Another thing, is there any other quality of a booster that i need to asess, other than the ff:1- It is what fits the engine compartment. 2- The m/c fits it correctly. 3-Proper clearances between the m/c and pushrod, as well as proper pedal rod length-adjustment. 4- The m/c- booster generates satisfactory pedal effort for the strength of my legs. What about things like the strength of the springs and such inside the booster? Anything else?

    Any suggestions and tips you have would be appreciated as i plan to buy one in about 15 or so hours. Thank You! patrick
    Last edited by pat; 02-03-2012 at 09:45 AM. Reason: added stuff

  2. #2
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    Brake system design is not something that you want to "cobble together". I would look for a M/C-booster combination that was designed to work together and that will have the appropriate bore diameter for the rest of your system. You will probably need a proportioning valve to be able to set the brake balance. If the master cylinder is designed for drum brakes it will have residual pressure valves built into it to keep some pressure in the lines to hold the cups in the wheel cylinders against the cylinder walls to prevent leaks. This also puts some pressure in the lines so you don't have to use too much pedal travel to activate the brakes.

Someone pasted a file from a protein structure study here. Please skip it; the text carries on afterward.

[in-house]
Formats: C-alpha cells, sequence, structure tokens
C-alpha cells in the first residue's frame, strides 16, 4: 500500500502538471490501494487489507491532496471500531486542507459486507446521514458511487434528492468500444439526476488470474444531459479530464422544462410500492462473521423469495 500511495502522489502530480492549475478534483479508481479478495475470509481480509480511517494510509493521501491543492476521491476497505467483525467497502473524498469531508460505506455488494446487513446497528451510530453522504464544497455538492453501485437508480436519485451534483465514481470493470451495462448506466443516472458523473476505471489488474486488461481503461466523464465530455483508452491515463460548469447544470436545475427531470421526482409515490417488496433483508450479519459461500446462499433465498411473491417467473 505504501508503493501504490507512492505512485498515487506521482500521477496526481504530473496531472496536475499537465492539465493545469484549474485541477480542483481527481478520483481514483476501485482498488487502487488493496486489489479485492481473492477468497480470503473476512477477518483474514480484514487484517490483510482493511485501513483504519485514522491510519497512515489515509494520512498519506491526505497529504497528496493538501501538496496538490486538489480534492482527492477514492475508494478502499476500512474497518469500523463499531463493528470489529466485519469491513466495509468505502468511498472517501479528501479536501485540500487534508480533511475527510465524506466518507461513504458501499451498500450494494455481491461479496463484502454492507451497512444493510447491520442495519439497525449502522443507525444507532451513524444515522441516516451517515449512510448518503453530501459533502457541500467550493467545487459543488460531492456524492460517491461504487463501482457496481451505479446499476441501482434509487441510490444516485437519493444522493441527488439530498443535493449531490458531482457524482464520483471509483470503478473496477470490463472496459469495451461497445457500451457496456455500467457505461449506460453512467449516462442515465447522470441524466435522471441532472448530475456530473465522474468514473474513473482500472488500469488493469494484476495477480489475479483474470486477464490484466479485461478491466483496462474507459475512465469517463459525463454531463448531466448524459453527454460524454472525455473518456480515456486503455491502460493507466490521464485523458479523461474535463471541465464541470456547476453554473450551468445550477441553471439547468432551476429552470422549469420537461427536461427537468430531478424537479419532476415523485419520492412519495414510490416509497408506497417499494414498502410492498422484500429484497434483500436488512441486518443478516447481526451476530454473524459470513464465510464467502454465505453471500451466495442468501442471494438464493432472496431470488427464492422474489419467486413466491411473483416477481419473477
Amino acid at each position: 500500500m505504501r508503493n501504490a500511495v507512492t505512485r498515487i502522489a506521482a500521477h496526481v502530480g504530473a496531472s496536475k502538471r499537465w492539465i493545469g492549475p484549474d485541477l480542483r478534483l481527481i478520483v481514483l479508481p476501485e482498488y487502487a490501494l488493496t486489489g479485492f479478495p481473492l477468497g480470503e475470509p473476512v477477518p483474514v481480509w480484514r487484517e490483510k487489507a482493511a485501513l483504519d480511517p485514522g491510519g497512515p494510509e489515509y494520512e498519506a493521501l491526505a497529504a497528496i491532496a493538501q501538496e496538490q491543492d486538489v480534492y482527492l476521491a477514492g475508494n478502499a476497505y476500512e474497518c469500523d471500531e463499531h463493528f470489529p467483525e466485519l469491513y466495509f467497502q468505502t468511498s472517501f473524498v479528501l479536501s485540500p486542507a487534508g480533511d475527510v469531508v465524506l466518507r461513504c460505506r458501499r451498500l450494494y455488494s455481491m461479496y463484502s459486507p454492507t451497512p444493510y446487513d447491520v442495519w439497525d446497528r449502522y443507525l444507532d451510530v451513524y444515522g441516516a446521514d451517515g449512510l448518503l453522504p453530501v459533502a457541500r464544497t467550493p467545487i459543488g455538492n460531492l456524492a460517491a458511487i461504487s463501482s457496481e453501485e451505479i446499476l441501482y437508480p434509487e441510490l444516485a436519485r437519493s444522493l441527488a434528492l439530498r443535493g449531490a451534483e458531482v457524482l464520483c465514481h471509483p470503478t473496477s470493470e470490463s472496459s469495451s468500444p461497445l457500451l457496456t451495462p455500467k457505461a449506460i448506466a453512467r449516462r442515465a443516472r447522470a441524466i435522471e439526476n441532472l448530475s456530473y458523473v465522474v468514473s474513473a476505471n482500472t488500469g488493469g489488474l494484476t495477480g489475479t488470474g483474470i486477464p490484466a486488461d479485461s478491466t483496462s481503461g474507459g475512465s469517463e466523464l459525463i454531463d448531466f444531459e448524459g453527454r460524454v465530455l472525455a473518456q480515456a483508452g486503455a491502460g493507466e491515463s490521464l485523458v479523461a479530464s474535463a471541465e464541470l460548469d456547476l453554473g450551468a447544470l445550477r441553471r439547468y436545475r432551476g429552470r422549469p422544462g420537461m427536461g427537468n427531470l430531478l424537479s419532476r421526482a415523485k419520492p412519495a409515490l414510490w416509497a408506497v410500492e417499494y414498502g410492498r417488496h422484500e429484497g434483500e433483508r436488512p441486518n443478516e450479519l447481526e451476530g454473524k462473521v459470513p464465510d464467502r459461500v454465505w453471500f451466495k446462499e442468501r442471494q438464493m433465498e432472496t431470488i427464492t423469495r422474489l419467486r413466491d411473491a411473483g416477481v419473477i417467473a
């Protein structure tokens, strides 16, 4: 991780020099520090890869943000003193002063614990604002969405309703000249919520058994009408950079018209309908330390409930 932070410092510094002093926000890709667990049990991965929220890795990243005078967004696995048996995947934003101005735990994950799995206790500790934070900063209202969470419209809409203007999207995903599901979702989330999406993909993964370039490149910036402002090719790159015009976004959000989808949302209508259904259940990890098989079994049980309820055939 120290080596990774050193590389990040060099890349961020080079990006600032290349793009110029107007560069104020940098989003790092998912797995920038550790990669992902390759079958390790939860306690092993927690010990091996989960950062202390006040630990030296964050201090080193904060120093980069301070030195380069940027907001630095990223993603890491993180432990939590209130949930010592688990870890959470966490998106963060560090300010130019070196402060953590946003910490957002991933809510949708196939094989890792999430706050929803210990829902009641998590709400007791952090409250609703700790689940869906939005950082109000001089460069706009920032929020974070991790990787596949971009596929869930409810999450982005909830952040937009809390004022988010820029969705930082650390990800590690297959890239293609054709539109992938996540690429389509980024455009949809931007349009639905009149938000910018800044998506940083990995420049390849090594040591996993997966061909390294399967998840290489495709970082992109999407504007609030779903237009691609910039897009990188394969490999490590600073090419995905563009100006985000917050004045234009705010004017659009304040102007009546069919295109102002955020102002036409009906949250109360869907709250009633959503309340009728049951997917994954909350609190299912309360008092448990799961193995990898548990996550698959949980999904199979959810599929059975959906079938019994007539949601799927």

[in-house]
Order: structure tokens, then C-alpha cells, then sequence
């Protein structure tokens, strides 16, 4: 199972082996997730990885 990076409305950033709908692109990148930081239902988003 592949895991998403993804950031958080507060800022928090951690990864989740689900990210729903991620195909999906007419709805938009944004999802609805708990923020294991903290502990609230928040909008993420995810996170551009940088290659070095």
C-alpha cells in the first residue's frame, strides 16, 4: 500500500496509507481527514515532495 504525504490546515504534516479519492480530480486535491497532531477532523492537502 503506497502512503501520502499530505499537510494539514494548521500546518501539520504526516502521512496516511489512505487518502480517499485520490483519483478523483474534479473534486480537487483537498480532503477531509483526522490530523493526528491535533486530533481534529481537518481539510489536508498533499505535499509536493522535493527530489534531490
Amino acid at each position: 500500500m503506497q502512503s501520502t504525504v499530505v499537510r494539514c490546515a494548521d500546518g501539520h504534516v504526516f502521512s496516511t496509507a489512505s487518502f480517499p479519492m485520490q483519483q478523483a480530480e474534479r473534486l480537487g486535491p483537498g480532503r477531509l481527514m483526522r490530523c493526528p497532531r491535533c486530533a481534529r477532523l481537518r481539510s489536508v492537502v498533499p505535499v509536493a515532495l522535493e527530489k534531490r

3. #3
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    Patrick,

    I can tell you from experience that you will spend far too much time trying to mix and match parts. While more expensive, it is much easier to buy a complete package. The problem is that the master cylinders for non-boosted applications have a deep pocket so that the rod cannot fall out when the pedal is released. The boosted master cylinders merely have a depression since the rod is attached to the booster and cannot fall out.